BMW Says There Won’t Be a Z4 M Because Nobody Would Buy It
Meanwhile, BMW apparently was able to justify the recently unveiled, updated M Competition versions of its mid-size X5 and X6 SUVs.
The BMW Z4 is a car in a shrinking segment, and if its co-development with Toyota is anything to go off of, the German automaker isn't too keen on dumping money into the platform. That's probably why, as CarBuzz reported, a high-performance M version probably isn't happening.
The news comes straight from the head of the Z4 project, Michael Wimbeck. He says that it just didn't pencil. The engineers wanted it, it was carefully considered, the engine fit for the job—the S58—exists of course, but it just couldn't be justified financially. Meanwhile, BMW apparently was able to justify the recently unveiled, updated M Competition versions of its mid-size X5 and X6 SUVs.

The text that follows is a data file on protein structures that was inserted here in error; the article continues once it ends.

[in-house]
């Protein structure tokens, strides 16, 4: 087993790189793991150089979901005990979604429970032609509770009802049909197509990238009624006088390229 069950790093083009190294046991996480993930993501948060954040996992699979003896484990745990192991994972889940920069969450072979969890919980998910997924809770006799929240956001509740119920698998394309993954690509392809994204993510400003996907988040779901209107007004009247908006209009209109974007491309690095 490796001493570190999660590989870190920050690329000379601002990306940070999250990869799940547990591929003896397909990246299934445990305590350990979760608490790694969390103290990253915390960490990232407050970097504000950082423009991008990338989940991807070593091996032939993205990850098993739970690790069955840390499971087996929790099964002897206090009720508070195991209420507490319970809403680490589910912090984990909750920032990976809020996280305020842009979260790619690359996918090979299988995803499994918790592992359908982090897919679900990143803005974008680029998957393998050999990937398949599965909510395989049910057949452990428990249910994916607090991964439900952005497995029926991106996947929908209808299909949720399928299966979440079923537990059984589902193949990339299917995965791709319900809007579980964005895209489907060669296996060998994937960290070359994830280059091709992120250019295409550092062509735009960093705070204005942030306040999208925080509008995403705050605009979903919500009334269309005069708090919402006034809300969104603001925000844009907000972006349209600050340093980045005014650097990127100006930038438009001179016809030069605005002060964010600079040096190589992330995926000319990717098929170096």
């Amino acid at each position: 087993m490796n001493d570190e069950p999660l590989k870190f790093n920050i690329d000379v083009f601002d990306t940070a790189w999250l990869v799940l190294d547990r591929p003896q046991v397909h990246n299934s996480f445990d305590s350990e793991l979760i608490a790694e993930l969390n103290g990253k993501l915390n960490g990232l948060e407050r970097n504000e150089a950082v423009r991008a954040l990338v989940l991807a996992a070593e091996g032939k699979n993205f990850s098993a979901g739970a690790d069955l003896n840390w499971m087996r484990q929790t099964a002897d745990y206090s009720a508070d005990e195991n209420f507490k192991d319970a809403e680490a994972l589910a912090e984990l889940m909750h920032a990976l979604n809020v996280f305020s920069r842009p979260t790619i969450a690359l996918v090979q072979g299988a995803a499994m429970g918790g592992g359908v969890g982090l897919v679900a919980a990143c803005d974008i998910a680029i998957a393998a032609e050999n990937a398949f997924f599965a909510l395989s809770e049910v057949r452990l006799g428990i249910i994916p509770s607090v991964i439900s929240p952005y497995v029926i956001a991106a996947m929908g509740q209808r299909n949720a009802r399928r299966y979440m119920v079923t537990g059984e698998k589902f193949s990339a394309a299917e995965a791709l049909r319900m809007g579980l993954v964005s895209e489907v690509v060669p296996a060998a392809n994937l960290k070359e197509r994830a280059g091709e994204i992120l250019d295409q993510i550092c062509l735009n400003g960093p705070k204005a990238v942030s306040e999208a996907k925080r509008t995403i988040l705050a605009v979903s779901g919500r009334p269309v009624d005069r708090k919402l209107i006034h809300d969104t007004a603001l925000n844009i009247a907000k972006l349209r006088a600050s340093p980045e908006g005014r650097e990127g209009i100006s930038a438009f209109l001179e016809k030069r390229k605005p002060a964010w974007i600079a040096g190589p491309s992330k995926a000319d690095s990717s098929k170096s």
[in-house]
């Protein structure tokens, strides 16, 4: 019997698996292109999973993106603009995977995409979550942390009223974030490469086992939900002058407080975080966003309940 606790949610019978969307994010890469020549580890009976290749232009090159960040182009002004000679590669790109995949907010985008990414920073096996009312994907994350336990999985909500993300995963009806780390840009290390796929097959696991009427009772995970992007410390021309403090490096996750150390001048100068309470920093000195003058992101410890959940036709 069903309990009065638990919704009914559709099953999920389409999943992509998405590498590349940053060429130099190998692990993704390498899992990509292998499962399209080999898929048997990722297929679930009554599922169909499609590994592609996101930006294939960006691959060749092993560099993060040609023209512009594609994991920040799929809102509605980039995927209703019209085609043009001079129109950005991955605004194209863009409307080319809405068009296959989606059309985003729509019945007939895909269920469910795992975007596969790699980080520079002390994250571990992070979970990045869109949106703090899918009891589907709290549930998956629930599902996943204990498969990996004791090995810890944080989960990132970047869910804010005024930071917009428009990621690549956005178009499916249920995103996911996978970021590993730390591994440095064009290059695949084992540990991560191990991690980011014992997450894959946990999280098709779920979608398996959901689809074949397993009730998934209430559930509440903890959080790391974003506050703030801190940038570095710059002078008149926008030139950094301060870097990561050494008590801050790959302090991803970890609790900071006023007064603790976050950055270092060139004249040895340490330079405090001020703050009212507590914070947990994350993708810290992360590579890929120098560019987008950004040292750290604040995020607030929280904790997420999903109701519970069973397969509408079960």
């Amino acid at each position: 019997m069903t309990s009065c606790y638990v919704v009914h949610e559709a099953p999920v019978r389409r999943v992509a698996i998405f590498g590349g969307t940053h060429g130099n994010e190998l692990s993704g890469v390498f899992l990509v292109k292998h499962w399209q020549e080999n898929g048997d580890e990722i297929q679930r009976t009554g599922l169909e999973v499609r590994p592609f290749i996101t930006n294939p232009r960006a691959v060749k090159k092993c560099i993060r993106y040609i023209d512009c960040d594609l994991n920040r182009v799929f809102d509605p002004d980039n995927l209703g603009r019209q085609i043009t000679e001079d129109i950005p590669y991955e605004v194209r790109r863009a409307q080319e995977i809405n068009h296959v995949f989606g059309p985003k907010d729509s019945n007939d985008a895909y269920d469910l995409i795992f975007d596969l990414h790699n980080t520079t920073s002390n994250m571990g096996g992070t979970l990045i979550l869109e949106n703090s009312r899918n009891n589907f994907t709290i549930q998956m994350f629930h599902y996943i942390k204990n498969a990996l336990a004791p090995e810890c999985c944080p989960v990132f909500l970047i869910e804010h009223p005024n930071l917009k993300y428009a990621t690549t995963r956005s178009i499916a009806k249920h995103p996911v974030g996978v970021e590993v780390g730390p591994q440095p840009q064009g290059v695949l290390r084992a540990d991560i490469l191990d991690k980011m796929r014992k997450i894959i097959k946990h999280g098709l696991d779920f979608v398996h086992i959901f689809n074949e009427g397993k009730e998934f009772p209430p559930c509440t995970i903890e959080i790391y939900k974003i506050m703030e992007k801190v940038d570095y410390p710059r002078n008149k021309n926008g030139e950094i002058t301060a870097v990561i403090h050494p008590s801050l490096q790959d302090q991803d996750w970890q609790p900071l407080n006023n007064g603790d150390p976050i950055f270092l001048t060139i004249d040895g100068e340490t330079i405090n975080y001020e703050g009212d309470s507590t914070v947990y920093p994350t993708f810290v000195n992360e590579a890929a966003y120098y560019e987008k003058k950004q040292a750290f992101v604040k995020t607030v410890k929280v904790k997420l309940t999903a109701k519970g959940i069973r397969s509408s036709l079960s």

Sports cars aren't as popular as they used to be.
All of this being said, the previous E89 generation Z4 didn't get an M version either. The highest trim of the old car was powered by the 3.0-liter twin-turbo N54, which made a respectable 335 horsepower in its most aggressive state of tune. The new Z4 is also no slouch as-is. The B58 in the M40i version of the latest G29 car, an engine two generations ahead of the N54, produces 382 hp.
For reference, the original Z4 M from the 2000s could only muster 338 hp from its 3.2-liter naturally-aspirated straight-six, and the new roadster is also a similar weight to the original, hovering around 3,000-3,300 pounds.
So, while an M version of the current Z4 isn't in the cards, we are still getting performance on the level we would expect of an M car. Also, the Toyota Supra exists, which can be had with a stick shift. These days, a two-door sports car is a lot to ask for. We should be thankful we get two, regardless of what badges they wear.
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